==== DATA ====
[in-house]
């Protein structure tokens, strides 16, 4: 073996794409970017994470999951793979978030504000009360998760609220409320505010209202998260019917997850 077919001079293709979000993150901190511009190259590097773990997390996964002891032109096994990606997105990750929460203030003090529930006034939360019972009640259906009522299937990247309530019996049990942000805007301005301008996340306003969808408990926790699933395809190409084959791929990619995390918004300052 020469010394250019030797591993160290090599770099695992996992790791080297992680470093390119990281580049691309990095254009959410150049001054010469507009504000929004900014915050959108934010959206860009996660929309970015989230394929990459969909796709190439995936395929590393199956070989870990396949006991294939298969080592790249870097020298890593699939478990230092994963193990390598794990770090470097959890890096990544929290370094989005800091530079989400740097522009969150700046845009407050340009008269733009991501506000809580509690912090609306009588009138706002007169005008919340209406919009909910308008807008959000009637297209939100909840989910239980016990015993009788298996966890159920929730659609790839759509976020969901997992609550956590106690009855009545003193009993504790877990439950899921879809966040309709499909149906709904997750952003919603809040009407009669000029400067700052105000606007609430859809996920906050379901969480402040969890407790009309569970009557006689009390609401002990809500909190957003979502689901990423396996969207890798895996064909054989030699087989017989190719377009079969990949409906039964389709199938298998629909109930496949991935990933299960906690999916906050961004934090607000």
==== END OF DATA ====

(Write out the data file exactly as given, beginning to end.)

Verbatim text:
[in-house]
């Protein structure tokens, strides 16, 4: 073996794409970017994470999951793979978030504000009360998760609220409320505010209202998260019917997850 077919001079293709979000993150901190511009190259590097773990997390996964002891032109096994990606997105990750929460203030003090529930006034939360019972009640259906009522299937990247309530019996049990942000805007301005301008996340306003969808408990926790699933395809190409084959791929990619995390918004300052 020469010394250019030797591993160290090599770099695992996992790791080297992680470093390119990281580049691309990095254009959410150049001054010469507009504000929004900014915050959108934010959206860009996660929309970015989230394929990459969909796709190439995936395929590393199956070989870990396949006991294939298969080592790249870097020298890593699939478990230092994963193990390598794990770090470097959890890096990544929290370094989005800091530079989400740097522009969150700046845009407050340009008269733009991501506000809580509690912090609306009588009138706002007169005008919340209406919009909910308008807008959000009637297209939100909840989910239980016990015993009788298996966890159920929730659609790839759509976020969901997992609550956590106690009855009545003193009993504790877990439950899921879809966040309709499909149906709904997750952003919603809040009407009669000029400067700052105000606007609430859809996920906050379901969480402040969890407790009309569970009557006689009390609401002990809500909190957003979502689901990423396996969207890798895996064909054989030699087989017989190719377009079969990949409906039964389709199938298998629909109930496949991935990933299960906690999916906050961004934090607000």